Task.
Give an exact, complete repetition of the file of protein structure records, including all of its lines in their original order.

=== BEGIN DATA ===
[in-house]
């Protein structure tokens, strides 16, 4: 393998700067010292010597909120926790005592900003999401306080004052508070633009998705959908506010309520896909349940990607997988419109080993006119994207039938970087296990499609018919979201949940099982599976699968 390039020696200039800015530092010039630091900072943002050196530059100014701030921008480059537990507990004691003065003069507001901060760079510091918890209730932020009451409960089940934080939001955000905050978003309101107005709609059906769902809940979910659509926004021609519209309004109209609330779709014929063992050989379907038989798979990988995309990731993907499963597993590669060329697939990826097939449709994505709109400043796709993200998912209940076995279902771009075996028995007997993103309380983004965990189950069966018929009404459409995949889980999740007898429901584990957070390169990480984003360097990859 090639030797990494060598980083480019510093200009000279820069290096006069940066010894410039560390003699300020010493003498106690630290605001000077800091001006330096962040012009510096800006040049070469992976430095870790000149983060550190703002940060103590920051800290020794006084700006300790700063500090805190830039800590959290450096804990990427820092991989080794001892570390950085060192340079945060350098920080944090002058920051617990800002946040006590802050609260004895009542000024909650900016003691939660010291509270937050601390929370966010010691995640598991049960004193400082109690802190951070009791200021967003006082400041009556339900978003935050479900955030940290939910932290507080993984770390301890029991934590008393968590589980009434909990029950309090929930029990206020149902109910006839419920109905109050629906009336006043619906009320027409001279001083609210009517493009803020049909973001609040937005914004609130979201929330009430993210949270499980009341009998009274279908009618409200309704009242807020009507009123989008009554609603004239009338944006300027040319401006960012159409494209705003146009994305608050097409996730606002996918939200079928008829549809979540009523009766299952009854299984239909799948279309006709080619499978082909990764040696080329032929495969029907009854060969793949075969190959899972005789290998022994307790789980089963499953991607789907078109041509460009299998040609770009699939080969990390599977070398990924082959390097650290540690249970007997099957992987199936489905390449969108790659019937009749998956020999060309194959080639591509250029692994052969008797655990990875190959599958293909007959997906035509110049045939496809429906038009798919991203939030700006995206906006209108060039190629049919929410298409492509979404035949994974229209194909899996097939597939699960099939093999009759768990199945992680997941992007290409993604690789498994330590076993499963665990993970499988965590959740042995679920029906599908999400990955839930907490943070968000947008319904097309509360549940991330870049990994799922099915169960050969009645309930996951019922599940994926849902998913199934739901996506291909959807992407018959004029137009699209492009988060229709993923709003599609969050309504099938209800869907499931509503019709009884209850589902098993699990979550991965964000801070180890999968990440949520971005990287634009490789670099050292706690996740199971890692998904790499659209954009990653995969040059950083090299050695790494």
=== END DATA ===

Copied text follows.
[in-house]
């Protein structure tokens, strides 16, 4: 393998700067010292010597909120926790005592900003999401306080004052508070633009998705959908506010309520896909349940990607997988419109080993006119994207039938970087296990499609018919979201949940099982599976699968 390039020696200039800015530092010039630091900072943002050196530059100014701030921008480059537990507990004691003065003069507001901060760079510091918890209730932020009451409960089940934080939001955000905050978003309101107005709609059906769902809940979910659509926004021609519209309004109209609330779709014929063992050989379907038989798979990988995309990731993907499963597993590669060329697939990826097939449709994505709109400043796709993200998912209940076995279902771009075996028995007997993103309380983004965990189950069966018929009404459409995949889980999740007898429901584990957070390169990480984003360097990859 090639030797990494060598980083480019510093200009000279820069290096006069940066010894410039560390003699300020010493003498106690630290605001000077800091001006330096962040012009510096800006040049070469992976430095870790000149983060550190703002940060103590920051800290020794006084700006300790700063500090805190830039800590959290450096804990990427820092991989080794001892570390950085060192340079945060350098920080944090002058920051617990800002946040006590802050609260004895009542000024909650900016003691939660010291509270937050601390929370966010010691995640598991049960004193400082109690802190951070009791200021967003006082400041009556339900978003935050479900955030940290939910932290507080993984770390301890029991934590008393968590589980009434909990029950309090929930029990206020149902109910006839419920109905109050629906009336006043619906009320027409001279001083609210009517493009803020049909973001609040937005914004609130979201929330009430993210949270499980009341009998009274279908009618409200309704009242807020009507009123989008009554609603004239009338944006300027040319401006960012159409494209705003146009994305608050097409996730606002996918939200079928008829549809979540009523009766299952009854299984239909799948279309006709080619499978082909990764040696080329032929495969029907009854060969793949075969190959899972005789290998022994307790789980089963499953991607789907078109041509460009299998040609770009699939080969990390599977070398990924082959390097650290540690249970007997099957992987199936489905390449969108790659019937009749998956020999060309194959080639591509250029692994052969008797655990990875190959599958293909007959997906035509110049045939496809429906038009798919991203939030700006995206906006209108060039190629049919929410298409492509979404035949994974229209194909899996097939597939699960099939093999009759768990199945992680997941992007290409993604690789498994330590076993499963665990993970499988965590959740042995679920029906599908999400990955839930907490943070968000947008319904097309509360549940991330870049990994799922099915169960050969009645309930996951019922599940994926849902998913199934739901996506291909959807992407018959004029137009699209492009988060229709993923709003599609969050309504099938209800869907499931509503019709009884209850589902098993699990979550991965964000801070180890999968990440949520971005990287634009490789670099050292706690996740199971890692998904790499659209954009990653995969040059950083090299050695790494």